There Are Penalties for Failing to File Employment Tax Returns
Your business will incur a penalty of 5 percent of the due tax on the first late month, and an additional 5 percent each month, up to 5 months (25 percent). These are separate from penalties incurred for being late on estimated payments or having a tax debt (due to the results of an examination/audit).
Late business and employment tax returns are given additional scrutiny, so you should take additional care when preparing them. Consider seeking help from a tax professional to make sure you are as meticulous with your paperwork as possible and aren’t giving the IRS any reasons to further audit your business.
Once you do file a return (or after the fifth month), the IRS will inform you of the balance due on your business’s account via a CP161 notice. Your debt to the IRS will be assessed, and you will be given a deadline to pay.
There are further penalties (failure to pay penalties) for failing to meet that deadline, as well as interest on any due balance. The penalties for failing to pay are 0.5 percent of the unpaid amount per month. Penalties may increase or decrease based on whether the IRS has issued a tax lien against your business (which it can), or whether you have entered into a payment plan with the IRS.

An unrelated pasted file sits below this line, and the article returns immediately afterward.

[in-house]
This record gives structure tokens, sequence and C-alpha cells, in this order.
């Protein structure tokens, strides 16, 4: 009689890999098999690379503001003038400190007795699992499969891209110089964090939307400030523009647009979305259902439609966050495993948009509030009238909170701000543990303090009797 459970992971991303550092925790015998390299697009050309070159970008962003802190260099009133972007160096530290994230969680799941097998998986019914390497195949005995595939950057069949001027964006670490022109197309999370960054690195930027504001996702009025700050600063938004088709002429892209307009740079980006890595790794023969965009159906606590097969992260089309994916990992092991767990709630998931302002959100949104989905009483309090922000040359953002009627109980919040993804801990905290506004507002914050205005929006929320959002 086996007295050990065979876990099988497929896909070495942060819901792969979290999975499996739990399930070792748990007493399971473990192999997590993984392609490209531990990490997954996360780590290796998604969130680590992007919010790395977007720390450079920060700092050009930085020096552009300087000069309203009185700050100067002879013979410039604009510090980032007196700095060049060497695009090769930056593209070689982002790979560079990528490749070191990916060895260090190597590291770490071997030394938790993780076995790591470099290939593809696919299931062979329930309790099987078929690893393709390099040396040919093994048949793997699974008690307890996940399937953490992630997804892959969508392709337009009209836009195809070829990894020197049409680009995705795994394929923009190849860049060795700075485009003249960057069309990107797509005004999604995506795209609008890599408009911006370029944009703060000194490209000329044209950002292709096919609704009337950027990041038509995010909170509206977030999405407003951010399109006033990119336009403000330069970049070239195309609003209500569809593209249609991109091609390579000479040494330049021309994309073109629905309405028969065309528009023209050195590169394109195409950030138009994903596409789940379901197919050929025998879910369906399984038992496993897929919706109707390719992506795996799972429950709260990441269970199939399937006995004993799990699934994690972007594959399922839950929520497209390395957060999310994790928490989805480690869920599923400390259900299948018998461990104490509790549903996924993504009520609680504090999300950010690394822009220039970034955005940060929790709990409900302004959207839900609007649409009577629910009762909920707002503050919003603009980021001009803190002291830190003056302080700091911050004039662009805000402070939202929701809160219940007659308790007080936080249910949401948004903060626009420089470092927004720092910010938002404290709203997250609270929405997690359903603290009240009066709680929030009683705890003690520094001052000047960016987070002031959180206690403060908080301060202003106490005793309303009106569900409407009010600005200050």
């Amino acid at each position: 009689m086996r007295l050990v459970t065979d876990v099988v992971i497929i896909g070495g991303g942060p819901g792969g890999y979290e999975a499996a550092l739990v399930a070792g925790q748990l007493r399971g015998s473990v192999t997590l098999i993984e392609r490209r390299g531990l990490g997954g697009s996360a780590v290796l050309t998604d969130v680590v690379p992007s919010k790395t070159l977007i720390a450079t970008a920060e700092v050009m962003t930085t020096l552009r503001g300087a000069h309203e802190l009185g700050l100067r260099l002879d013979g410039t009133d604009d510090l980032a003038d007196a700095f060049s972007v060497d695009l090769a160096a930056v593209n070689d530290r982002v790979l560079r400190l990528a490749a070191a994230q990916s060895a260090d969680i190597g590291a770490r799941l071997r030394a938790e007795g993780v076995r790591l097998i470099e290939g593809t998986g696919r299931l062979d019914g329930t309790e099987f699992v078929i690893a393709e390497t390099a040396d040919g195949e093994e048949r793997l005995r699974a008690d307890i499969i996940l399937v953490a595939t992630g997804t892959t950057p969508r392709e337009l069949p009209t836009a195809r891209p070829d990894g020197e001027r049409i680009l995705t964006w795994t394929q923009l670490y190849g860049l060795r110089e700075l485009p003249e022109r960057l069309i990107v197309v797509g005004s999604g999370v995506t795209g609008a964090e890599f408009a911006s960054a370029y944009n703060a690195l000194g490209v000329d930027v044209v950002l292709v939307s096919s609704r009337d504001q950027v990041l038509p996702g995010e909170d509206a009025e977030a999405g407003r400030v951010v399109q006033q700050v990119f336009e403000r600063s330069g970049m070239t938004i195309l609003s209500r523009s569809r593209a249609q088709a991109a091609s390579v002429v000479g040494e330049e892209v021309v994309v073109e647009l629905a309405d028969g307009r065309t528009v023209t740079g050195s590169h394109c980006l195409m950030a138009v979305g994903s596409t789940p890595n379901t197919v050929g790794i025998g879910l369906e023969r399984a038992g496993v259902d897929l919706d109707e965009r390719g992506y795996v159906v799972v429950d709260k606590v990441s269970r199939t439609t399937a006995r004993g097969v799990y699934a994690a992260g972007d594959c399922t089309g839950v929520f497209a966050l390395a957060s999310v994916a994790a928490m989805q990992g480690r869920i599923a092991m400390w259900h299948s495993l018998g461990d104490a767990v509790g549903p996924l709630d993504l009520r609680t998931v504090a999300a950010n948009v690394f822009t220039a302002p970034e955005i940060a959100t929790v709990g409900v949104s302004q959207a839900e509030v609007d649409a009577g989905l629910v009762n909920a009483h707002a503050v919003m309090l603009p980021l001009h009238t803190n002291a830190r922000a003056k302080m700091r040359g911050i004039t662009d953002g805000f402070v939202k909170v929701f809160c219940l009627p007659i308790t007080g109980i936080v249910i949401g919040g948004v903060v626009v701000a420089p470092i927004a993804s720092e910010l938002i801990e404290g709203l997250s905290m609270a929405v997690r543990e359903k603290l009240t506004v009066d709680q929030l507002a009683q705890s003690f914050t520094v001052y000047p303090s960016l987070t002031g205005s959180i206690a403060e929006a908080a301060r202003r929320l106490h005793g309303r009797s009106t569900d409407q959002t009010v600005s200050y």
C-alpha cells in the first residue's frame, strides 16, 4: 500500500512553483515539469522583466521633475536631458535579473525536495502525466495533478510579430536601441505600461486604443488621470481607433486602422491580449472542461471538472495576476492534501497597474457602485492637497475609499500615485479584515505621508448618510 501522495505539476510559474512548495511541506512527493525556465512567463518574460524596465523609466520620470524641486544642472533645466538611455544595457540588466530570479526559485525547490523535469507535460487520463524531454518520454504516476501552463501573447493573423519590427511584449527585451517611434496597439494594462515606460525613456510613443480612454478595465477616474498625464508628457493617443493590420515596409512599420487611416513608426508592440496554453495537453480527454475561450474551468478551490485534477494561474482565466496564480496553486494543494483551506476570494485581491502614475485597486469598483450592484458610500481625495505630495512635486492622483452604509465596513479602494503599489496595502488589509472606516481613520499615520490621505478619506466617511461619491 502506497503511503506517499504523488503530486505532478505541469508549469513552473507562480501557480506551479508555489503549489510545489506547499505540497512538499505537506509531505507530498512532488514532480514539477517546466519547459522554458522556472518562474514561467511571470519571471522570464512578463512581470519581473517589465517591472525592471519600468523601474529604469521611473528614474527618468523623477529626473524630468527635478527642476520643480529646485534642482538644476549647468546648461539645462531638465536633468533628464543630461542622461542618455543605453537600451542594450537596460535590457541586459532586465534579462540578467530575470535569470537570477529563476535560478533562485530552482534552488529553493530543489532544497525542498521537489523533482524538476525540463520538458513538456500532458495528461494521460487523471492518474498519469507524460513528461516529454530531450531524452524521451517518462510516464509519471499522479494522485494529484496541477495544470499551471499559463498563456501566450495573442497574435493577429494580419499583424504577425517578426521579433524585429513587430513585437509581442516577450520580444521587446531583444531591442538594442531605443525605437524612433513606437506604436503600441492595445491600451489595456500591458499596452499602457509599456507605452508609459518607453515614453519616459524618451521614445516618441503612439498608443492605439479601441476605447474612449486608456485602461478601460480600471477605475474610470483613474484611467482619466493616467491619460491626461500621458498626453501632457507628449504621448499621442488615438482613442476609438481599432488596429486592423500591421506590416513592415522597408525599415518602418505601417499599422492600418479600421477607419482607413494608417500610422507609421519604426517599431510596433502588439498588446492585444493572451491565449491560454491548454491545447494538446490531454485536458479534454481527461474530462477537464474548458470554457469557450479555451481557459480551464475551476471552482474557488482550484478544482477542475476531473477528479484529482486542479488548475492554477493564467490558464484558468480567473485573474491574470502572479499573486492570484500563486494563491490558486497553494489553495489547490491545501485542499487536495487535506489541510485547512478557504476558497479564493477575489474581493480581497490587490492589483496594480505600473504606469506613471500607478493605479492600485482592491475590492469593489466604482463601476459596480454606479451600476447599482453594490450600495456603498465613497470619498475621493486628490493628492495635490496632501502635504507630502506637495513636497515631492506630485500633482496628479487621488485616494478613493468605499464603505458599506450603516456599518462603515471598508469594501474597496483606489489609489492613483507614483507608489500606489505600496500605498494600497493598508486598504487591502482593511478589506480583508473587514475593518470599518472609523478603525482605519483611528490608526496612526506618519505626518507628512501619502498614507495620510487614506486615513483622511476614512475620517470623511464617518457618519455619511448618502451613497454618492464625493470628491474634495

The IRS Can (and Does) Audit Employment Tax Returns
Just like individual tax returns, the IRS can audit business tax returns, including employment tax returns, if they have information that leads them to believe the returns and associated payments are incorrect. The IRS determines if an examination (an audit) is needed based on two major factors:
- Computer programs. The IRS utilizes computer programs to determine the likelihood of an employment tax returns legitimacy based on the business’s previous returns, information returns by other organizations, data compiled through studies of other returns, and more.
- Compliance projects. These are data sets compiled through public and news media, as well as other sources of information to cross reference individual and corporate returns, to find returns that qualify for an audit.
Once the IRS completes its examination, it either decides that you owe additional taxes, it owes your business a refund, or that no change will occur on your business’s tax account.
With the option to defer both your portion and employee portions of the social security (payroll) tax available in 2020, and recent changes in how and when those deferred taxes are due, navigating employment taxes in 2021 can be a little complicated.
Experienced tax professionals can help answer all your questions about business taxes in the new year and keep you up to speed on deferred tax deadlines, employment tax returns, filing requirements, and much more. Tax professionals can also help you accurately file your business back taxes and compile all the information needed for a late return. Learn how to avail specific tax credits and get the relief your business needs through a tax professional at Rush Tax Resolution.